Consumers generally love beef – whether in the form of steaks, roasts or ground. However, many struggle with a common perception that beef is difficult or time-consuming to cook, and generally less convenient than some competing proteins. To address this issue, the Checkoff-funded Beef Innovations Group (BIG) continuously develops, tests, refines and introduces new beef products, packages and preparation methods to provide consumers with easy, delicious and nutritious beef “meal solutions.”
Earlier this week, BIG hosted a group of trade journalists at the NCBA headquarters in Denver, to showcase some of these culinary innovations that will soon hit the market. Earlier, we outlined some of the new beef-cutting methods for adding value and building demand in “Innovation in beef cutting.” Following the cutting demonstrations, Steven Wald and Shenoa French, both members of NCBA’s Department of Science and Product Solutions, explained and demonstrated a variety of new, ultra-convenient beef products at various stages of development or test marketing. These included microwavable roasts, microwavable ground beef, self-contained skillet meals, delicatessen beef items for in-store preparation at supermarket delis and packaged pot roasts that make slow-cooker preparation and clean-up a snap.
Microwavable roasts: Tri-tip roasts and Sirloin Cap roasts (also known as Coulotte) make delicious center-of-plate entrees, but take time and skill to prepare. The BIG has developed special FDA-approved packaging, coupled with specific seasoning and fat trim, to allow microwave preparation of these roasts with less than 20 minutes of cooking time followed by a rest period. The roasts are packaged in a special plastic bag that allows air to vent while cooking the roast to an appetizing brown exterior and desired level of internal doneness in the microwave. Following cooking, liquid drains to a separate chamber in the lower part of the bag, for transfer to a sauce dish or gravy pan.
Microwavable ground beef: The packaging for this product is similar to that of the microwavable roasts. The product safely cooks from frozen or fresh in six to nine minutes, and the ground beef then can be crumbled and added to sauces, seasoned for tacos or used in any recipes that incorporate ground beef.
Self-contained skillet meals: These “weekday steaks and roasts” are packaged with seasonings and easy preparation instructions, to provide a beef entrée in less than 20 minutes. Choices include Flat Iron steaks, Sirloin Cap roasts and Denver Steaks. The products currently are in test markets with several grocery chains.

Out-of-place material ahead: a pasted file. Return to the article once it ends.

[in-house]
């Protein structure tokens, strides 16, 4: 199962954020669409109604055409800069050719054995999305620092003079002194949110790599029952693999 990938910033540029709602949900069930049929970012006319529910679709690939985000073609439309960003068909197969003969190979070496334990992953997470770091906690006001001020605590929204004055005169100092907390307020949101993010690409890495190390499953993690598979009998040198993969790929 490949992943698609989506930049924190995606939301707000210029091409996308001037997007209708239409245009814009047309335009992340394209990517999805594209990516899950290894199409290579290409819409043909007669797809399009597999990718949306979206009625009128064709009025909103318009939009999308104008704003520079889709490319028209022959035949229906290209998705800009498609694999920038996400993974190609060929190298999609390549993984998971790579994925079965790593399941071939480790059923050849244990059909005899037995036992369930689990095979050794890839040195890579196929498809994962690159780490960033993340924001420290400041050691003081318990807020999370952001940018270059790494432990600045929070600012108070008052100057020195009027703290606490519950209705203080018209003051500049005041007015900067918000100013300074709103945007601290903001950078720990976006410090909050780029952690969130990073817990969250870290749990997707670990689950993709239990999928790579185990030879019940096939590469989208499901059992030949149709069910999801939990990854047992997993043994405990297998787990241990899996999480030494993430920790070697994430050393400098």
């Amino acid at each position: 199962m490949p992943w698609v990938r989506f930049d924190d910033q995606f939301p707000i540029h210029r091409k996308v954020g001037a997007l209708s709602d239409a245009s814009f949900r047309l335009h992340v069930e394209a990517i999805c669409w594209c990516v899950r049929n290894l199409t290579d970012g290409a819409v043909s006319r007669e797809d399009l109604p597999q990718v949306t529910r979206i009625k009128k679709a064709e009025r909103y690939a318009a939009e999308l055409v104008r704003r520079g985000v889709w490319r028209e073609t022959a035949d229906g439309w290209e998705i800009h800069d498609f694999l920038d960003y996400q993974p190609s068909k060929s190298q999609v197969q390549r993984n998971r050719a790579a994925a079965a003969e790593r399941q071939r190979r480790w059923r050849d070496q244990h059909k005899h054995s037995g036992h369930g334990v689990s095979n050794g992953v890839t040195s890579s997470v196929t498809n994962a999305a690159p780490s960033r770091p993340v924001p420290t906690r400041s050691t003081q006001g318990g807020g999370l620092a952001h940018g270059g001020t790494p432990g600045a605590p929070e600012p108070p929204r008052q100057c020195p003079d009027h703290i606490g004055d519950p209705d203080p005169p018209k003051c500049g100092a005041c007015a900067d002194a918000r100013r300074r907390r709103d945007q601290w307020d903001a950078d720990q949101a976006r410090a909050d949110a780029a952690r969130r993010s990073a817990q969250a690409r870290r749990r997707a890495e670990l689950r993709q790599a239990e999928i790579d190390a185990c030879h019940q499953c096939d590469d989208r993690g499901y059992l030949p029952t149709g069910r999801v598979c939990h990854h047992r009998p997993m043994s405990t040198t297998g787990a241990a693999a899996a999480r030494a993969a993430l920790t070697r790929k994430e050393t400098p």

Delicatessen beef: Delis are a rapidly growing section within the supermarket, and a popular choice for shoppers wanting to purchase prepared foods for consumption at home. Chicken and ham tend to dominate the meat selections though, and the Checkoff and BIG are working with supermarket chains to develop beef options for in-store preparation. These efforts focus on products, and also on cooking facilities and preparation methods, so that deli employees, who typically are not trained chefs, can efficiently and consistently prepare items such as smoked, sliced beef brisket.
Slow-cooker pot roasts: A traditional pot roast in a slow cooker is a relatively easy and convenient meal for many home cooks, with a few minutes of preparation followed by a long, unattended period of cooking. But for some busy families, even that small investment in removing the meat from its packaging, seasoning it, adding water and cleaning up afterwards represents a barrier to using the slow cooker, particularly during the work week. To make it even simpler, the culinary experts at BIG have developed a packaged, pre-seasoned slow-cooker chuck roast that cooks in its own bag. Just cut off one corner of the bag, set it in the slow cooker, cover and turn it on. As with the microwave roasts described above, the juices move to a separate chamber in the bag when removed from the cooker, for easy separation. Still in the early stages of testing, this product could provide greater market penetration and add value to an under-utilized cut of beef. In early consumer testing, 80 percent of panel participants said they would cook this product once per month or more, and 100 percent said the packaging and preparation method would cause them to buy chuck roast more often.
Following the presentations, participating journalists had an opportunity to sample most of the products, and the consensus was overwhelmingly positive. The Tri-tip roast, cooked in the microwave, was tender and juicy, browned on the exterior and medium-rare in the center. The convenient skillet steaks – as tasty as most prepared from scratch. The deli meats were ideal for sandwiches or salads and the slow-cooked pot roast, shredded with some BBQ seasoning, was moist and melt-in-your mouth tender.
The Checkoff and BIG currently are working with private-industry partners to introduce these products, and others, to into retail markets and restaurants nationwide. The process takes time, but all producers stand to benefit from products that improve the convenience of beef while preserving or enhancing its inherently desirable flavor and overall eating experience.
For more information, cooking tips and hundreds of beef recipes, visitBeefItsWhatsForDinner.com.